Vote Hemp has learned today that Senator Rand Paul (R-KY) has signed on as a co-sponsor of Senator Ron Wyden’s hemp farming amendment (S.AMDT.2220) to the Farm Bill (S.3240), the Agriculture Reform, Food, and Jobs Act of 2012. Announced by Senator Wyden’s office yesterday, the amendment would exclude industrial hemp from the definition of ‘marihuana.’ Senator Wyden’s amendment will empower American farmers by allowing them to once again grow industrial hemp, a profitable commodity with an expanding market. The cultivation of industrial hemp will be regulated by state permitting programs, like North Dakota’s, and will not impact the federal government’s long-standing prohibition of marijuana.
To view the amendment, please go to: http://votehemp.com/legislation.
Motivated by the potential for economic development in their home states, both Senators see tremendous potential in the ability to grow and process industrial hemp. Senator Paul’s home state of Kentucky, like Senator Wyden’s Oregon is one of many states where local farmers, businesses and lawmakers are inspired by the promise of industrial hemp production.
“I am grateful to Senators Paul and Wyden on their leadership on this important issue,” Kentucky Agriculture Commissioner James Comer said. “Kentucky was a leader in industrial hemp production two generations ago, and today Kentucky is leading the way toward restoring hemp to its rightful place as a legal and viable farm product.”
A 1998 study by the Center for Business and Economic Research at the University of Kentucky found that farmers in the state of Kentucky alone could see between $220 to $605 in net profits per acre of hemp. Writer Stephen C. Webster of The Raw Story blog observed that “Adjusted for inflation using the consumer price index, those 1998 dollars would actually be worth $310 and $854 today, although the study’s authors note that variables in supply and demand for hemp could change that valuation.”
“Industrial hemp is used in many healthy and sustainable consumer products. However, the federal prohibition on growing industrial hemp has forced companies to needlessly import raw materials from other countries,” says Senator Ron Wyden (D-Oregon). “My amendment to the Farm Bill will change federal policy to allow U.S. farmers to produce hemp for these safe and legitimate products right here, helping both producers and suppliers to grow and improve Oregon’s economy in the process.”
To date, thirty-one states have introduced pro-hemp legislation and seventeen have passed legislation, while eight states (Hawaii, Kentucky, Maine, Maryland, Montana, North Dakota, Vermont and West Virginia) have removed barriers to its production or research. However, despite state authorization to grow hemp, farmers in these states risk raids by federal agents and possible forfeiture of their farms if they plant the crop, due to the failure of federal policy to distinguish oilseed and fiber varieties of Cannabis (i.e., industrial hemp) from psychoactive drug varieties.
“This is the first time that language supporting hemp has come to the floor of the House or Senate for a vote since the Controlled Substances Act was passed in 1970,” says Eric Steenstra, President of Vote Hemp. “The time is past due for the Senate as well as President Obama and the Attorney General to prioritize the crop’s benefits to farmers and to take action like Representative Ron Paul (R-Texas) and the cosponsors of H.R. 1831 have done. With the U.S. hemp industry valued at over $400 million in annual retail sales and growing, a change in federal policy to allow hemp farming would mean instant job creation, among many other economic and environmental benefits,” adds Steenstra.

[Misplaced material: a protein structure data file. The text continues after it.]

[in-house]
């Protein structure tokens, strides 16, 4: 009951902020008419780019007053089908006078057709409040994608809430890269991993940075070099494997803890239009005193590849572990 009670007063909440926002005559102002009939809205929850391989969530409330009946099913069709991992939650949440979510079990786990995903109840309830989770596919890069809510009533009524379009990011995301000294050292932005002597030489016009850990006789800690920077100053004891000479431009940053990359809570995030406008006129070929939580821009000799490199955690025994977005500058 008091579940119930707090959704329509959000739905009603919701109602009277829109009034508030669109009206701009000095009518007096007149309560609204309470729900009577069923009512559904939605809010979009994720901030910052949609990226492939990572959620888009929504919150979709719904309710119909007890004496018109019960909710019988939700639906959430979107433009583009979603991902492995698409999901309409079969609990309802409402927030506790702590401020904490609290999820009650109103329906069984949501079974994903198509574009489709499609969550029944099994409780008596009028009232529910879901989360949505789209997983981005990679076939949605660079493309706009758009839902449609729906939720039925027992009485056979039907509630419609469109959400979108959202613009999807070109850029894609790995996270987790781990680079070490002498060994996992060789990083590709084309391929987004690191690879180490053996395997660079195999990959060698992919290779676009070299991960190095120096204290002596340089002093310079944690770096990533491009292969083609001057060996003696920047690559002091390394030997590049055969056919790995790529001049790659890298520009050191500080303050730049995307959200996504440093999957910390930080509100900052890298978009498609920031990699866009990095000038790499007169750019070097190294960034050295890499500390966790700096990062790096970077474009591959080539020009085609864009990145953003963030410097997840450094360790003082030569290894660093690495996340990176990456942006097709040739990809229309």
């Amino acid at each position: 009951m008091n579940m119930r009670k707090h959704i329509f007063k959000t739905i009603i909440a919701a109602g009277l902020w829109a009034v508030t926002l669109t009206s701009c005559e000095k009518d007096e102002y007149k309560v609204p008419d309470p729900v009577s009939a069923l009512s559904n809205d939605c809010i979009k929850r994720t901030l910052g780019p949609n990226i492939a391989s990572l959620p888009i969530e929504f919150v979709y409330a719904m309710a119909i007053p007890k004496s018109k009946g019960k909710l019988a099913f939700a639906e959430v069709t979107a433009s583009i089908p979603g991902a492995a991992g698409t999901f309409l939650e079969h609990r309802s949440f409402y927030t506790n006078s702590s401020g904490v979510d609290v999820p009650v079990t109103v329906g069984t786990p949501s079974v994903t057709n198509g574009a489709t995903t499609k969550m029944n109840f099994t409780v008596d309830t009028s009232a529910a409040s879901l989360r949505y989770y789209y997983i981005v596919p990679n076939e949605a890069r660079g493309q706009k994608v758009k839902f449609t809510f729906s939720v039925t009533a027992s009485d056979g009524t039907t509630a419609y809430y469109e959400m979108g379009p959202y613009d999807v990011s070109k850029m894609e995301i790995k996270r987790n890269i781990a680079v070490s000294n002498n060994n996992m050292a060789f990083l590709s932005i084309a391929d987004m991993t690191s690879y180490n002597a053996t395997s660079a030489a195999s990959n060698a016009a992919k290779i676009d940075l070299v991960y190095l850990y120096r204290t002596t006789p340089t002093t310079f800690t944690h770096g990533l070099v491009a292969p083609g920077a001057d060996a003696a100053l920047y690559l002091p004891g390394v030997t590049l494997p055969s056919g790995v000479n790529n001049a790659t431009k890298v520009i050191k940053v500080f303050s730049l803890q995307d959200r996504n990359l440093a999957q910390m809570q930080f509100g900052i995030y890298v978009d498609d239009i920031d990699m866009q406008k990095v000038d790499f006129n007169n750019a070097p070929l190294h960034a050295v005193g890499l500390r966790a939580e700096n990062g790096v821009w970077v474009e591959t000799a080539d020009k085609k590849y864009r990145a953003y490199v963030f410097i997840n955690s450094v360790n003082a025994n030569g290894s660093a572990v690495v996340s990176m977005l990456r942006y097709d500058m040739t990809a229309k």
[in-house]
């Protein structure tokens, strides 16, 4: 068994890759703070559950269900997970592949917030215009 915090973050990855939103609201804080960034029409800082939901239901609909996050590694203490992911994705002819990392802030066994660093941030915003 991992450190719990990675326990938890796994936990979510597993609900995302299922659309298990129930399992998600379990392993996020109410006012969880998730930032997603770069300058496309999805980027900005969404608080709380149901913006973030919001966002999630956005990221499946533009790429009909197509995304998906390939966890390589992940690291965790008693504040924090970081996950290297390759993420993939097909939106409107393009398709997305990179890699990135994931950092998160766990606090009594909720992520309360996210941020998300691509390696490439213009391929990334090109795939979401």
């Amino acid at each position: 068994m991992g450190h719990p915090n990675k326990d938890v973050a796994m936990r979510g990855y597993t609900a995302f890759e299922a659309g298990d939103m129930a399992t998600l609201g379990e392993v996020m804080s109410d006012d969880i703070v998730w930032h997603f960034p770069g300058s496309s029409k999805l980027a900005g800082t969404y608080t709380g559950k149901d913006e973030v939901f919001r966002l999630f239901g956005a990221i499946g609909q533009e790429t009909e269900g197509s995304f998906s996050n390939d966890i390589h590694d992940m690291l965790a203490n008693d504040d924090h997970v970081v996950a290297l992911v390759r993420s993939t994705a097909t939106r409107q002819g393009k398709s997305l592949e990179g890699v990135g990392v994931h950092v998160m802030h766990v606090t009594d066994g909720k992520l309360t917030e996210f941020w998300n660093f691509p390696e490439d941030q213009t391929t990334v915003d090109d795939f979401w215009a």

The Farm Bill is the primary agricultural and food policy tool of the federal government. The comprehensive omnibus bill is passed every five years or so by the United States Congress and deals with both agriculture and all other affairs under the purview of the United States Department of Agriculture.
Last year, for the fourth time since the federal government outlawed hemp farming in the United States over 50 years ago, a bill was introduced by Rep. Paul in the U.S. House of Representatives. If passed the bill H.R. 1831, the Industrial Hemp Farming Act of 2011, would remove restrictions on the cultivation of industrial hemp, the non-drug oilseed and fiber varieties of Cannabis. Senator Wyden would like to introduce a companion bill in the Senate. The language of Wyden’s amendment mirrors that of H.R. 1831, a bill introduced in the House this session. To view, go to: http://hdl.loc.gov/loc.uscongress/legislation.112hr1831.
“Senator Wyden’s effort is unprecedented and totally commendable, but in my view the existing prohibition of hemp farming stems less from current law, but rather the misinterpretation of existing law by the Obama Administration,” says Steenstra.
The amendment comes on the heels of the Obama Administration’s reply to Vote Hemp’s We the People petition. The response conflates industrial hemp as a Schedule 1 controlled substance. This contradicts the clear definition of marijuana presented in Title 21 of United States Code 802(16) that explicitly excludes the oilseed and fiber varieties of the hemp plant that are legal to manufacture, consume, process and purchase throughout the United States without penalty of controlled substance violation. The hemp farming petition and the administration’s response can be found at: http://wh.gov/gKH.
The timing of Senator Wyden’s amendment also coincides with the 3rd annual Hemp History Week campaign, June 4-10, 2012, which he supports. The national grassroots education campaign organized by Vote Hemp and The Hemp Industries Association is designed to renew strong support for the return of hemp farming to the U.S. The 2012 Hemp History Weekcampaign will feature over 800 events in cities and towns throughout all fifty states.
Posted by David Hadland at 9:14 AM